Quinnipiac University

School of Medicine graduates share their capstone projects

May 02, 2022

Student standing on a mountaintop in front of a backdrop of mountains and water.

The annual Frank H. Netter MD School of Medicine Capstone Scholars Day was held virtually this year, allowing friends and families around the country to experience the dynamic projects the Class of 2022 worked diligently on.

Pediatric orthopedic surgeon Brendan Williams, MD, of Children’s Hospital of Philadelphia delivered the keynote address.

The six students rewarded for outstanding work presented their projects, with the rest of the graduating class sharing posters depicting their efforts during a 90-minute viewing session. An awards ceremony recognized two faculty mentors, Dr. Abayomi Akanji, of the School of Medicine, and Dr. Amber Kelly, of the School of Health Sciences’ social work department, as outstanding capstone mentors for 2022. Twenty-seven students were recognized for high distinction in their area of concentration.

Medical students select their projects during the spring semester of their first year.

“The capstone project provides students with an opportunity to engage in self-directed learning as part of their medical school experience. Students self-design a longitudinal scholarly project in an area that is meaningful to them with the guidance of a mentor,” said Barbara Bergen, associate program director of scholarly reflection and concentration/capstone course. “This provides them with important project management, scholarship and dissemination experience that will be helpful to them in their careers as physicians.”

Selen Senocak MD ’22, was recognized for her outstanding capstone project: A historical fiction novella titled Exile in Istanbul. The story depicts the journey of German Jewish professors and physicians who sought refuge in Turkey in the years leading up to WWII.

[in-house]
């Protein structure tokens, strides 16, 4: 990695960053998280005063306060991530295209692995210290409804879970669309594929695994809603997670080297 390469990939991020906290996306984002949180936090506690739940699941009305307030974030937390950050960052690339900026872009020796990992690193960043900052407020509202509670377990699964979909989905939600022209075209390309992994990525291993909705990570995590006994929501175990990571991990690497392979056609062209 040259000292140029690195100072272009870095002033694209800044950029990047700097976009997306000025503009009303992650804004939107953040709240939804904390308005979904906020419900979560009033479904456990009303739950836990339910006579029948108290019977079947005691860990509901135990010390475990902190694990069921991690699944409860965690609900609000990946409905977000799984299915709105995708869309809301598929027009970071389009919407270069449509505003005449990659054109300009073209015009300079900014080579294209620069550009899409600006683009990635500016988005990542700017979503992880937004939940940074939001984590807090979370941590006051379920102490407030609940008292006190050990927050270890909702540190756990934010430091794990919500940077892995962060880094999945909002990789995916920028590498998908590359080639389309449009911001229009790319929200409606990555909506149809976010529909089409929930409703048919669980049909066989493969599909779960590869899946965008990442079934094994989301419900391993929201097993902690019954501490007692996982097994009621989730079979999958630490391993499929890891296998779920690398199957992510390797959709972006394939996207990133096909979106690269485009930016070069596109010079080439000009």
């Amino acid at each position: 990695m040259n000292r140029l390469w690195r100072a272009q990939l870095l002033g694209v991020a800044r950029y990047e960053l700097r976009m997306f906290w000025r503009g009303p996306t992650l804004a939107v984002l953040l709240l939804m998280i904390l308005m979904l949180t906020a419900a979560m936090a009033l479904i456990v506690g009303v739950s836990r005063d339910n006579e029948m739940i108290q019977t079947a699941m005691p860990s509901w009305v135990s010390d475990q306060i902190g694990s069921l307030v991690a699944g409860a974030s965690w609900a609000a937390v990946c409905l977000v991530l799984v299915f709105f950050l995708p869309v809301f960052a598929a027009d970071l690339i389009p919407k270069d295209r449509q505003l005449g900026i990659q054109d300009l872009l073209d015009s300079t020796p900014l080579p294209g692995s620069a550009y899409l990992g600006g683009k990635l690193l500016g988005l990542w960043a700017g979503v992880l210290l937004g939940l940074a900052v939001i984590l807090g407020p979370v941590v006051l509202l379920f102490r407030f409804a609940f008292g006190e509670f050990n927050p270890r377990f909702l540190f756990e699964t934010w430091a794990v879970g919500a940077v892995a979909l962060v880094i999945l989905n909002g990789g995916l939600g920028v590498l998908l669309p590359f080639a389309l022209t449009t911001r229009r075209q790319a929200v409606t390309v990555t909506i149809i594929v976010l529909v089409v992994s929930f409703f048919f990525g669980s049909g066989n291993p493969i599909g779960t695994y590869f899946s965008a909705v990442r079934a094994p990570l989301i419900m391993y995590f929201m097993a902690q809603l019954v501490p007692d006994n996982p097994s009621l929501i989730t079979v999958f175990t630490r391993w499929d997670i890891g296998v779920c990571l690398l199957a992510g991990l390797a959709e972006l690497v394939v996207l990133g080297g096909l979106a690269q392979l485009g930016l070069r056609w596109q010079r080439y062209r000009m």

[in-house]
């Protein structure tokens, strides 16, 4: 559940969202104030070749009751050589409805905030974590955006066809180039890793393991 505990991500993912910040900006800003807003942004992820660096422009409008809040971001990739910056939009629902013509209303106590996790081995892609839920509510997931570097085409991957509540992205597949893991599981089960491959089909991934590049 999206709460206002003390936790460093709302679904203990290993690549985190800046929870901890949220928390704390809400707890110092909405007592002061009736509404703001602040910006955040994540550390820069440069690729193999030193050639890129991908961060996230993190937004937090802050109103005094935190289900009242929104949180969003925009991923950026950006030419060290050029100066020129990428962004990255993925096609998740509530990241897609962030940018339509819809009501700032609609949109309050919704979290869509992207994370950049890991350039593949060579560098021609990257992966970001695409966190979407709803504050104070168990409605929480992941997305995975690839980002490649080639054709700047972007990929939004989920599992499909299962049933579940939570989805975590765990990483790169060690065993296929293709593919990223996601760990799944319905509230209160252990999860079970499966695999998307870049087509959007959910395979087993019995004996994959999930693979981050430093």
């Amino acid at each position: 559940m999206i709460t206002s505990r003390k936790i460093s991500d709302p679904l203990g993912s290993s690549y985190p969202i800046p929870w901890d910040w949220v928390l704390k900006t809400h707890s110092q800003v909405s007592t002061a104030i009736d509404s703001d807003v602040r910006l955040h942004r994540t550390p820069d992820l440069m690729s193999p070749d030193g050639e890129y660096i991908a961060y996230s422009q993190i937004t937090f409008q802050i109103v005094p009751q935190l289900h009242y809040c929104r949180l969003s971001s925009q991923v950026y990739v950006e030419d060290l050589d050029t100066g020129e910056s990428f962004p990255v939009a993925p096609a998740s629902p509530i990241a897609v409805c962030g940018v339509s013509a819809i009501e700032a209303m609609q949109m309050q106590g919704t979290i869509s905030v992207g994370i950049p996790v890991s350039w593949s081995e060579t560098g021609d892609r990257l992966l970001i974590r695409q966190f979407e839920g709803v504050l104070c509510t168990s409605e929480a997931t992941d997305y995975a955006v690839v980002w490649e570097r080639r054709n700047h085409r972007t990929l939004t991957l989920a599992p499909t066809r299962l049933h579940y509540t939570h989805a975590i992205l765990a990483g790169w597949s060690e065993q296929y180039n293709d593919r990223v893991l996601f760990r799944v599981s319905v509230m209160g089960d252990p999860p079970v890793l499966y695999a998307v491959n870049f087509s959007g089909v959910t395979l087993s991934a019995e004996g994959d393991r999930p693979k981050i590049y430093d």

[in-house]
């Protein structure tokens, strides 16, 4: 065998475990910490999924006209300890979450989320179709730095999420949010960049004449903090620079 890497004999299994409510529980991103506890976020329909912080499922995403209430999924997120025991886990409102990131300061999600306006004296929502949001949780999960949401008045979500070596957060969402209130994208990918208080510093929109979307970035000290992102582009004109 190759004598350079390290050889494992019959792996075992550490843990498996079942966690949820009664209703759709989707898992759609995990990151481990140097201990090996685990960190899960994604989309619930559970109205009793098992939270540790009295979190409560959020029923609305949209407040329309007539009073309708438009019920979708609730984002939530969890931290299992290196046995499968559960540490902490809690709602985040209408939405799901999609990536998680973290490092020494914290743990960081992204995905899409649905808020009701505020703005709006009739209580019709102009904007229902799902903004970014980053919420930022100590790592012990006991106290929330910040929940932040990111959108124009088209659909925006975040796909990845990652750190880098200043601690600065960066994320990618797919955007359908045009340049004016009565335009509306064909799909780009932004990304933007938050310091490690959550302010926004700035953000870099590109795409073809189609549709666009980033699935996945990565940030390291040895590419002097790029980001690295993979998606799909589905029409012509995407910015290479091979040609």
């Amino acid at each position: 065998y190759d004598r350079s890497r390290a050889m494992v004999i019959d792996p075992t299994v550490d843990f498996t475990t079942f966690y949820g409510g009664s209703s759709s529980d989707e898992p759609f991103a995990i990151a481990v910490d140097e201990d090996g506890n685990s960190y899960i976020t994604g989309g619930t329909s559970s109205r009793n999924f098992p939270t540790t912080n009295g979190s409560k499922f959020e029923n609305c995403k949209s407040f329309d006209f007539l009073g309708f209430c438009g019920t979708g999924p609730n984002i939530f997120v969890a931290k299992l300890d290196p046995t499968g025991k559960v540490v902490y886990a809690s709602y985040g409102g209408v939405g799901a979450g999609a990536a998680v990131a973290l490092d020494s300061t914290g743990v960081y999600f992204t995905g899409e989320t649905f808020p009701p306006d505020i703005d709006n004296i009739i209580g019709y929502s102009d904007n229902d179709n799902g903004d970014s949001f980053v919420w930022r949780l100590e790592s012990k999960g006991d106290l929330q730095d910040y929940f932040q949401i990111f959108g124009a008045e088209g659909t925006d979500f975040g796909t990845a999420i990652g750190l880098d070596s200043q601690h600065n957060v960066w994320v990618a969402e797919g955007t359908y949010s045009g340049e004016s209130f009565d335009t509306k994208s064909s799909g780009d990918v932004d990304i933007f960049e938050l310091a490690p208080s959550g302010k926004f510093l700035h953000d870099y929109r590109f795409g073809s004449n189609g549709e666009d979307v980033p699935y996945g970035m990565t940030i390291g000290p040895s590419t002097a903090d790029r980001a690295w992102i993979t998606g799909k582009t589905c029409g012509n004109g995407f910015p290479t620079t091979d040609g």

When deciding on her project, Senocak was inspired by “Narrating History,” a creative writing course she took during her undergraduate studies. The capstone project presented an opportunity to interweave her love of writing, her familial roots and a particularly stirring moment in history.

“I grew up in Turkey and my parents live here. Any time I had vacation from school, I came home to Turkey. It’s been fun to visit places the story is set in, like the Heybeliada Sanatorium off the coast of Istanbul,” she said. “I rented a bike and explored around the sanatorium, as you can’t go into it. I noted what the character would have seen taking the boat and arriving on Heybeliada Island, what he might be smelling and feeling.”

During her research, Senocak observed the challenges of utilizing primary resources, as many archival texts on this topic are in German. She regrets that she was unable to learn more about her late grandfather’s time as a Turkish doctor working alongside Jewish German refugees.

Other noteworthy capstone projects included a podcast showcasing narratives of homeless individuals and an online trauma treatment initiative.

“A number of students in the Class of 2022 had to pivot and modify or change their capstone projects altogether due to the pandemic,” said Katherine M. McLeod, PhD, Director, scholarly reflection and concentration/capstone course and assistant professor in the department of medical sciences. “Whether transitioning their studies to conduct remote research methods or carrying out rigorous systematic reviews and meta-analysis instead, our students handled the difficulties brought on by the pandemic with such grace, yielding high quality scholarship in the end.”

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